National and international guidelines for the manage- ment of acute asthma recommend: (1) inhaled β2-agonists for all patients; (2) systemic (usually oral) corticosteroids for those with moderate and severe asthma; and (3) repeated doses of inhaled β2-agonists and anticholinergics for severe cases. The latter two recommendations independently reduce admission rates by 25% in studies of predominantly school-aged children. Several features must be noted. First, recommendations are severity- specific; patients with mild asthma do not appear to benefit from oral corticosteroids. Second, the concept of the ‘golden first hour of treatment’ supports early and aggressive asthma management, as the risk of admission is reduced only when oral corticosteroids are administered 3–4 h prior to the decision to admit. Third, of all treatments administered in the ED, oral corticosteroids are by far the most effective for preventing admission. Fourth, there is no equally effective substitute for oral corticosteroids; promising contenders such as high-dose inhaled ster- oids, intravenous antileukotrienes or magnesium sulfate have been shown to be inferior to oral corticosteroids and are used as an add-on therapy. Fifth, systemic corticosteroids are inexpensive generic drugs. Short treatment with oral corticosteroids is generally devoid of significant side effects, though rare cases of fatal or disse- minated varicella have been reported. Sixth, while recommendations are relatively similar in young children, older children and adults, the evidence for the former is weaker due to the under-representation of preschool-aged children in relevant trials. While oral corticosteroids are the cornerstone of management of acute, moderate or severe asthma, several reports have recently shaken the belief that they are equally effective for all patients with asthma, showing that children with viral-induced wheezing and smoking adults are corticosteroid-resistant. Indeed, in a large placebo-controlled randomised con- trolled trial of 700 children aged 10–60 months with mild-to-moderate viral-induced wheezing, oral corticosteroid was not superior to placebo for reducing the length of stay in hospital or improving the Pediatric Respiratory Assessment Measure (PRAM) clinical score, despite adequate study power. Critics have suggested that: (1) in most children, the disease may not have been asthma (documented in only 16% of patients) but rather the North American definition of bronchiolitis; (2) some patients (with mild asthma) may not have needed corticosteroids; (3) the prolonged stay in hospital did not seem to be supported by severity and (4) the dose of 1 (instead of 2) mg/kg may have been insufficient. Yet, this study elicited major discomfort regarding acute asthma management in young children. In another adequately powered landmark trial, a 2-week treatment with prednisone showed a marked blunting of response in adult smokers, with an improvement in forced expiratory volumein1s(FEV1)of237mL(95%CI43to431)in never-smokers compared to no change or 47 (−148 to 243) mL in current smokers. The question remains as to whether smoking adolescents and children with environ- mental tobacco smoke (ETS) respond as well as those not exposed. None of these aforementioned findings have been replicated, thus prompting us to review the potential determinants of responsiveness.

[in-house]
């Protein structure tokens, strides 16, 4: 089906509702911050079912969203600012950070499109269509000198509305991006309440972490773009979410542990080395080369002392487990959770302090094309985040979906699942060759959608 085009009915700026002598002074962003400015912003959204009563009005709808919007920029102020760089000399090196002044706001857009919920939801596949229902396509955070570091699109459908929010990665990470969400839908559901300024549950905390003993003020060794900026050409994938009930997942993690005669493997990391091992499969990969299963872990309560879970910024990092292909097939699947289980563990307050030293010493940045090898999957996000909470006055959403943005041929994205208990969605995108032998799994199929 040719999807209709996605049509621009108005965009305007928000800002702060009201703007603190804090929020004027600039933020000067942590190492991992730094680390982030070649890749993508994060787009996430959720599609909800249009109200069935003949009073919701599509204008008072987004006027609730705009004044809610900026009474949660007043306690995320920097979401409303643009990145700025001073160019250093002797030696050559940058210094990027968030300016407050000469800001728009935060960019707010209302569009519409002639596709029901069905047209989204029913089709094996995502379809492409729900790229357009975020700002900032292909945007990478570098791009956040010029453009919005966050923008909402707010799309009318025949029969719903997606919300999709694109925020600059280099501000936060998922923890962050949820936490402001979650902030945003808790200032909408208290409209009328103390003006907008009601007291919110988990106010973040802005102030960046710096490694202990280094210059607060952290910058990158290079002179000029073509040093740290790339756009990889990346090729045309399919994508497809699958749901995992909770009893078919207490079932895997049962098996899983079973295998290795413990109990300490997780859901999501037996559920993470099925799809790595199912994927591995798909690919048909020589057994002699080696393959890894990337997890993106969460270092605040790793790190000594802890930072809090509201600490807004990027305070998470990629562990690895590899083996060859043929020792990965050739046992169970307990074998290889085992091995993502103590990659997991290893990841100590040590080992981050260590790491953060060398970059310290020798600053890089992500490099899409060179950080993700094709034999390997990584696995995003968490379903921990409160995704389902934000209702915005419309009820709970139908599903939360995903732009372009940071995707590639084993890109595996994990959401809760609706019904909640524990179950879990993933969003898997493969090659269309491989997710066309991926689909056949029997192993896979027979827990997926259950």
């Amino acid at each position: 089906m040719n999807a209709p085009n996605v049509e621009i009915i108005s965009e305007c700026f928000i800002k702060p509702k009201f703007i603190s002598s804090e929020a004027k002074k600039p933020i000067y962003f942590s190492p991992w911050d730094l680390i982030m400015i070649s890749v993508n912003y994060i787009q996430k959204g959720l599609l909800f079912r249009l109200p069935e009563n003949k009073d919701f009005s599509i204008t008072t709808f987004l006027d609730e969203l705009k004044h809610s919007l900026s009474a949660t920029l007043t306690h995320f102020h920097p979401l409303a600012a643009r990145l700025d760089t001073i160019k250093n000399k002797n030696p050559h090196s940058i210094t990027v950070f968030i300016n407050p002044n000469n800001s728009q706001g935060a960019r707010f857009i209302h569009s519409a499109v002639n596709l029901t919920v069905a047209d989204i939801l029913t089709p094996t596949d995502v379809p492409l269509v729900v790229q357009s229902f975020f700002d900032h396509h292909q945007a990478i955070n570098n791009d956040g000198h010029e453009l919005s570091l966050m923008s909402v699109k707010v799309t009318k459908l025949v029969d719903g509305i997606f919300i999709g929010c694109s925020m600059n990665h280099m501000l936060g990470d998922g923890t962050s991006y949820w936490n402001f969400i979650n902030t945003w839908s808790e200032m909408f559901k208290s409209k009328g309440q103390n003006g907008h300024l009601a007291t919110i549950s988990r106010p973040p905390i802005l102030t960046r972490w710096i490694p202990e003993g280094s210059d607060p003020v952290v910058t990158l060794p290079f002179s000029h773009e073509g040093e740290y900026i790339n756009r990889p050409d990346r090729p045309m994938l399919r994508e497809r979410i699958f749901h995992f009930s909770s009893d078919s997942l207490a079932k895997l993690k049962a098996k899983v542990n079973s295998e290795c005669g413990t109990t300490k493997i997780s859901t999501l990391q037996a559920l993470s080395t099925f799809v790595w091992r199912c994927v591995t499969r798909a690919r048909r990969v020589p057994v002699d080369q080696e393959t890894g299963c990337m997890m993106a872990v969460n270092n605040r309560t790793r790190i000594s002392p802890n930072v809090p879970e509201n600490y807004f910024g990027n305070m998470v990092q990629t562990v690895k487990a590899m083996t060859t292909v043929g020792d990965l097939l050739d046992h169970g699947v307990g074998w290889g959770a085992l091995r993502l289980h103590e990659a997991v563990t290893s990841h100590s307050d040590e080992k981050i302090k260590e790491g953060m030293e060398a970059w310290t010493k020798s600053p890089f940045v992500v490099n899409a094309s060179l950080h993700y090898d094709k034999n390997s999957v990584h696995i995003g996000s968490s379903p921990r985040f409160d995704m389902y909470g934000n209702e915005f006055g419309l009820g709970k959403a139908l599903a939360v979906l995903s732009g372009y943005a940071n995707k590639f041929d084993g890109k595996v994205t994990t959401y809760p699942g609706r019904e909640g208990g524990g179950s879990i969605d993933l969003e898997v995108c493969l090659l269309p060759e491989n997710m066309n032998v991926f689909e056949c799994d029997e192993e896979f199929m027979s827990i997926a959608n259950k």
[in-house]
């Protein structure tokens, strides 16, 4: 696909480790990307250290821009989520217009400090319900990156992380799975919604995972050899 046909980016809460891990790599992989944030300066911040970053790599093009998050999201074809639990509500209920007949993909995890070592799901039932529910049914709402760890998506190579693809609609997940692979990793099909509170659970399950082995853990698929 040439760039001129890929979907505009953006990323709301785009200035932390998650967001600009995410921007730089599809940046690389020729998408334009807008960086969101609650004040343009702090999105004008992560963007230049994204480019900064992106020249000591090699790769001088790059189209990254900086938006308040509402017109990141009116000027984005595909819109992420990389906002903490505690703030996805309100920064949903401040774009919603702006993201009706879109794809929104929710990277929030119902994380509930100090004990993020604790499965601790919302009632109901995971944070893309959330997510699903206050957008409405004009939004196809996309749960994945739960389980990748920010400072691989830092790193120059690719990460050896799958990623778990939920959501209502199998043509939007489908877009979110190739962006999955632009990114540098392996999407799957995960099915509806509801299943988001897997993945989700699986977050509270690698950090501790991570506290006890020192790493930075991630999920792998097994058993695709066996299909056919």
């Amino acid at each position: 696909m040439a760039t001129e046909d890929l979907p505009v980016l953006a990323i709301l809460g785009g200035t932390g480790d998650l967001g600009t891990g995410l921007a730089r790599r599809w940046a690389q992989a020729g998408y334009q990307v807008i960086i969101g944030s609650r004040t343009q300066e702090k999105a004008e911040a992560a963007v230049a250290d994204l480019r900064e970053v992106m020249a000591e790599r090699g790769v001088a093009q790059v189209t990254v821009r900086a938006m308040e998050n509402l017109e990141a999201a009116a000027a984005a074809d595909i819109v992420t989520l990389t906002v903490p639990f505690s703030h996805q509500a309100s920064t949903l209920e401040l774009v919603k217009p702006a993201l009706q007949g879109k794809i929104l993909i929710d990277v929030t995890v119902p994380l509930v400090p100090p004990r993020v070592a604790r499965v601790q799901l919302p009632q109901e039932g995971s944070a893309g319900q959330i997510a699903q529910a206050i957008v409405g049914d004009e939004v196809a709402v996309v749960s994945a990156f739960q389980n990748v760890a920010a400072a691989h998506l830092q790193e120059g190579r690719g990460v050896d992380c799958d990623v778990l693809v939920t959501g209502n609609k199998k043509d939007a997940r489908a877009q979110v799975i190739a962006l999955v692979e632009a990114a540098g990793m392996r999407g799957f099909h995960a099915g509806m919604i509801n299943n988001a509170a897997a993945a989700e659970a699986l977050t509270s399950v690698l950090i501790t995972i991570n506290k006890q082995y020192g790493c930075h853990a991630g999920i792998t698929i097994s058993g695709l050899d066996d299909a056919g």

Potential determinants of response
Children with bronchiolitis do not respond to oral corti- costeroids, although a recent trial has demonstrated a sig- nificant response only in association with nebulised epinephrine. It is thus critical to distinguish asthma from bronchiolitis in young children. Bronchiolitis is clinically defined in North America as the first wheezing illness in a child ≤12 months, with respiratory syncytial virus (RSV) as the most frequent pathogen. Asthma, defined as airway obstruction (cough, dyspnoea and wheezing) with hyper-reactivity and reversibility with bron- chodilator or corticosteroids, begins early in life. While children and adults meeting these criteria can be diagnosed at the first episode, generally three wheezing episodes are required for children ≤12 months to reduce the risk of misclassification with bronchiolitis. Heterogeneous groups of children with bronchiolitis and asthma may explain the poor response to oral corticoster- oids in studies including infants and toddlers. Thus, an operational definition of asthma, clinically applicable to children aged 1–17 years, is needed to reasonably exclude bronchiolitis.